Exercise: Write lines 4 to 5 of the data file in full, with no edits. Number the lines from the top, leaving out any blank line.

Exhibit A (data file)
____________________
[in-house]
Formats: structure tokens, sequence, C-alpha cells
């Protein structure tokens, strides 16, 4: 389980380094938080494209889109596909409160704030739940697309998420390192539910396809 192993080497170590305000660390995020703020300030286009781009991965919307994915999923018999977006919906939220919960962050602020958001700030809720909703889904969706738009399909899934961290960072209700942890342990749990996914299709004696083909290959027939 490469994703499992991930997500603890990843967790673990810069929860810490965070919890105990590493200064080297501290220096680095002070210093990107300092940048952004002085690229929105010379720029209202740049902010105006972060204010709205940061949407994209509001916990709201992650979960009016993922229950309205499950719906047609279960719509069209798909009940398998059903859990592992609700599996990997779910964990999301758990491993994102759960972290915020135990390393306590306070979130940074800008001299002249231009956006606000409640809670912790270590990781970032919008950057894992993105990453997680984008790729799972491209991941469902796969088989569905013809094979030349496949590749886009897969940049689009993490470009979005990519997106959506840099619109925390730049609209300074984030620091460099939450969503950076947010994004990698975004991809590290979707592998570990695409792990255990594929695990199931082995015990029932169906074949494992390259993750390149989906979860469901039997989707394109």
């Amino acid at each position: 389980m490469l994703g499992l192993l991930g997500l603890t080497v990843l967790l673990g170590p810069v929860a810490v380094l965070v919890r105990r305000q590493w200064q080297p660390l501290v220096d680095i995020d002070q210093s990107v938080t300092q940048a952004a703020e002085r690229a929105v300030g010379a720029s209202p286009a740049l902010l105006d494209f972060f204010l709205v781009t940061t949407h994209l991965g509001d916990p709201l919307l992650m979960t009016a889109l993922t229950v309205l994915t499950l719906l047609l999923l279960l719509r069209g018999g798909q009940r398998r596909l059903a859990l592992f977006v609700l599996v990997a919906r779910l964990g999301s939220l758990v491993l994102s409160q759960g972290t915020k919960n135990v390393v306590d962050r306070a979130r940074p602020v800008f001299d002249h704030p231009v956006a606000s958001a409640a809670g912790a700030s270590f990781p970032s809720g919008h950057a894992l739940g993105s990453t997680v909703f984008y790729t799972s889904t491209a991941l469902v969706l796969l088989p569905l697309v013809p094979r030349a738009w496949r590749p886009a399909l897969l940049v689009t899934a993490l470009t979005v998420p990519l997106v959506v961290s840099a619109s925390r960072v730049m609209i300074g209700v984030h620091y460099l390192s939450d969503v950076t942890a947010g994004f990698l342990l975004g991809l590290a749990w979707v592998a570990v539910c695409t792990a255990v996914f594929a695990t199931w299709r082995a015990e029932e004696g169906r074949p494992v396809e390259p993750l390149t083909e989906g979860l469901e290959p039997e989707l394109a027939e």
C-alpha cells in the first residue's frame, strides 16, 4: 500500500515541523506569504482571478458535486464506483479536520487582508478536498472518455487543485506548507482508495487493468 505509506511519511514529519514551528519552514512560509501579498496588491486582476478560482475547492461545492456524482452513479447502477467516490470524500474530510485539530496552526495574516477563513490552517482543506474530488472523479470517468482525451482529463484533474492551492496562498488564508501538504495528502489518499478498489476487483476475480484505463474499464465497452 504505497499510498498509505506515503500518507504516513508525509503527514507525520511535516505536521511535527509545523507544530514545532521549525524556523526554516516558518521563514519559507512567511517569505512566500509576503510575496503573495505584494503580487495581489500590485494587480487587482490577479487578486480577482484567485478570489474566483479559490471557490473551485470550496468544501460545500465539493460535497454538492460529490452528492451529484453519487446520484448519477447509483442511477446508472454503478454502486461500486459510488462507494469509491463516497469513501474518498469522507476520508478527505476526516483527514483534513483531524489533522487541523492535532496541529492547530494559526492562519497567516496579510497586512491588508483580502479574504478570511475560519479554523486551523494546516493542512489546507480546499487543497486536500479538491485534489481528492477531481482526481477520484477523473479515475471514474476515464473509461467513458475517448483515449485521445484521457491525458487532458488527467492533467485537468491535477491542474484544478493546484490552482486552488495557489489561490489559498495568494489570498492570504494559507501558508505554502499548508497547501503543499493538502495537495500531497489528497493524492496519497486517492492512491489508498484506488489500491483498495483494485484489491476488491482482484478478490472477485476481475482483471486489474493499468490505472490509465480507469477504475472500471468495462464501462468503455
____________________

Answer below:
């Amino acid at each position: 389980m490469l994703g499992l192993l991930g997500l603890t080497v990843l967790l673990g170590p810069v929860a810490v380094l965070v919890r105990r305000q590493w200064q080297p660390l501290v220096d680095i995020d002070q210093s990107v938080t300092q940048a952004a703020e002085r690229a929105v300030g010379a720029s209202p286009a740049l902010l105006d494209f972060f204010l709205v781009t940061t949407h994209l991965g509001d916990p709201l919307l992650m979960t009016a889109l993922t229950v309205l994915t499950l719906l047609l999923l279960l719509r069209g018999g798909q009940r398998r596909l059903a859990l592992f977006v609700l599996v990997a919906r779910l964990g999301s939220l758990v491993l994102s409160q759960g972290t915020k919960n135990v390393v306590d962050r306070a979130r940074p602020v800008f001299d002249h704030p231009v956006a606000s958001a409640a809670g912790a700030s270590f990781p970032s809720g919008h950057a894992l739940g993105s990453t997680v909703f984008y790729t799972s889904t491209a991941l469902v969706l796969l088989p569905l697309v013809p094979r030349a738009w496949r590749p886009a399909l897969l940049v689009t899934a993490l470009t979005v998420p990519l997106v959506v961290s840099a619109s925390r960072v730049m609209i300074g209700v984030h620091y460099l390192s939450d969503v950076t942890a947010g994004f990698l342990l975004g991809l590290a749990w979707v592998a570990v539910c695409t792990a255990v996914f594929a695990t199931w299709r082995a015990e029932e004696g169906r074949p494992v396809e390259p993750l390149t083909e989906g979860l469901e290959p039997e989707l394109a027939e």
C-alpha cells in the first residue's frame, strides 16, 4: 500500500515541523506569504482571478458535486464506483479536520487582508478536498472518455487543485506548507482508495487493468 505509506511519511514529519514551528519552514512560509501579498496588491486582476478560482475547492461545492456524482452513479447502477467516490470524500474530510485539530496552526495574516477563513490552517482543506474530488472523479470517468482525451482529463484533474492551492496562498488564508501538504495528502489518499478498489476487483476475480484505463474499464465497452 504505497499510498498509505506515503500518507504516513508525509503527514507525520511535516505536521511535527509545523507544530514545532521549525524556523526554516516558518521563514519559507512567511517569505512566500509576503510575496503573495505584494503580487495581489500590485494587480487587482490577479487578486480577482484567485478570489474566483479559490471557490473551485470550496468544501460545500465539493460535497454538492460529490452528492451529484453519487446520484448519477447509483442511477446508472454503478454502486461500486459510488462507494469509491463516497469513501474518498469522507476520508478527505476526516483527514483534513483531524489533522487541523492535532496541529492547530494559526492562519497567516496579510497586512491588508483580502479574504478570511475560519479554523486551523494546516493542512489546507480546499487543497486536500479538491485534489481528492477531481482526481477520484477523473479515475471514474476515464473509461467513458475517448483515449485521445484521457491525458487532458488527467492533467485537468491535477491542474484544478493546484490552482486552488495557489489561490489559498495568494489570498492570504494559507501558508505554502499548508497547501503543499493538502495537495500531497489528497493524492496519497486517492492512491489508498484506488489500491483498495483494485484489491476488491482482484478478490472477485476481475482483471486489474493499468490505472490509465480507469477504475472500471468495462464501462468503455